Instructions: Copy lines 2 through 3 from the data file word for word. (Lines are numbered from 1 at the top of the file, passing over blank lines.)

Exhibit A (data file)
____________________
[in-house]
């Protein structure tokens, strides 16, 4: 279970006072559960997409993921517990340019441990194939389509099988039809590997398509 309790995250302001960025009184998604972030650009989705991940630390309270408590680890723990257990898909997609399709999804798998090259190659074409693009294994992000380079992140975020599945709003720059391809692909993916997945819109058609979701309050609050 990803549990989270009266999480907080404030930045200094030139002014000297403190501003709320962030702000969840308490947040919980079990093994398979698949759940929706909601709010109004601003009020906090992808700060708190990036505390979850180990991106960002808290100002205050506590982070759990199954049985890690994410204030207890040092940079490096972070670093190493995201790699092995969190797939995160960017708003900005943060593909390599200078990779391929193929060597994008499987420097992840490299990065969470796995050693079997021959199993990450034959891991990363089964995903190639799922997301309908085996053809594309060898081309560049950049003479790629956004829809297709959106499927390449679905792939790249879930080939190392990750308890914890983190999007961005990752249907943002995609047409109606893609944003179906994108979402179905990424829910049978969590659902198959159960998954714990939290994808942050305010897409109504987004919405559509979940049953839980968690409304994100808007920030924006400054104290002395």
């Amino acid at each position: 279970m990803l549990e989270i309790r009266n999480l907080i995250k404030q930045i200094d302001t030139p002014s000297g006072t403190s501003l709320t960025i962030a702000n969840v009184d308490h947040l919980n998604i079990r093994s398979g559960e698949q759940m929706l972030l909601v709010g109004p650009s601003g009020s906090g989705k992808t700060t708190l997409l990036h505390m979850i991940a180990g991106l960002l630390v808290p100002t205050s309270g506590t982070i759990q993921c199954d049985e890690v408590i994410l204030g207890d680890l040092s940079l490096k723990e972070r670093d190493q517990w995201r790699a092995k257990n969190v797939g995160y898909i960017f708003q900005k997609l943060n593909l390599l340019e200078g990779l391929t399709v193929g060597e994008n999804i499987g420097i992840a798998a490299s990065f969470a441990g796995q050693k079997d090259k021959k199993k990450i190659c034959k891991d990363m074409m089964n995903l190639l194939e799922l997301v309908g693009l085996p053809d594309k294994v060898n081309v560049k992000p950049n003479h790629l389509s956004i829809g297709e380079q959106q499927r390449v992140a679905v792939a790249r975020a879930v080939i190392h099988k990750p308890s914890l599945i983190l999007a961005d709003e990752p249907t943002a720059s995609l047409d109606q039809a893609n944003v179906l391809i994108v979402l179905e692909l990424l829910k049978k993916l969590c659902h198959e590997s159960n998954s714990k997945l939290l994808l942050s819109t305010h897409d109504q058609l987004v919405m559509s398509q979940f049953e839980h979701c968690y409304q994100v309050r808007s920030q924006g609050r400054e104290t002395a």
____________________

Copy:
């Protein structure tokens, strides 16, 4: 279970006072559960997409993921517990340019441990194939389509099988039809590997398509 309790995250302001960025009184998604972030650009989705991940630390309270408590680890723990257990898909997609399709999804798998090259190659074409693009294994992000380079992140975020599945709003720059391809692909993916997945819109058609979701309050609050 990803549990989270009266999480907080404030930045200094030139002014000297403190501003709320962030702000969840308490947040919980079990093994398979698949759940929706909601709010109004601003009020906090992808700060708190990036505390979850180990991106960002808290100002205050506590982070759990199954049985890690994410204030207890040092940079490096972070670093190493995201790699092995969190797939995160960017708003900005943060593909390599200078990779391929193929060597994008499987420097992840490299990065969470796995050693079997021959199993990450034959891991990363089964995903190639799922997301309908085996053809594309060898081309560049950049003479790629956004829809297709959106499927390449679905792939790249879930080939190392990750308890914890983190999007961005990752249907943002995609047409109606893609944003179906994108979402179905990424829910049978969590659902198959159960998954714990939290994808942050305010897409109504987004919405559509979940049953839980968690409304994100808007920030924006400054104290002395």
């Amino acid at each position: 279970m990803l549990e989270i309790r009266n999480l907080i995250k404030q930045i200094d302001t030139p002014s000297g006072t403190s501003l709320t960025i962030a702000n969840v009184d308490h947040l919980n998604i079990r093994s398979g559960e698949q759940m929706l972030l909601v709010g109004p650009s601003g009020s906090g989705k992808t700060t708190l997409l990036h505390m979850i991940a180990g991106l960002l630390v808290p100002t205050s309270g506590t982070i759990q993921c199954d049985e890690v408590i994410l204030g207890d680890l040092s940079l490096k723990e972070r670093d190493q517990w995201r790699a092995k257990n969190v797939g995160y898909i960017f708003q900005k997609l943060n593909l390599l340019e200078g990779l391929t399709v193929g060597e994008n999804i499987g420097i992840a798998a490299s990065f969470a441990g796995q050693k079997d090259k021959k199993k990450i190659c034959k891991d990363m074409m089964n995903l190639l194939e799922l997301v309908g693009l085996p053809d594309k294994v060898n081309v560049k992000p950049n003479h790629l389509s956004i829809g297709e380079q959106q499927r390449v992140a679905v792939a790249r975020a879930v080939i190392h099988k990750p308890s914890l599945i983190l999007a961005d709003e990752p249907t943002a720059s995609l047409d109606q039809a893609n944003v179906l391809i994108v979402l179905e692909l990424l829910k049978k993916l969590c659902h198959e590997s159960n998954s714990k997945l939290l994808l942050s819109t305010h897409d109504q058609l987004v919405m559509s398509q979940f049953e839980h979701c968690y409304q994100v309050r808007s920030q924006g609050r400054e104290t002395a």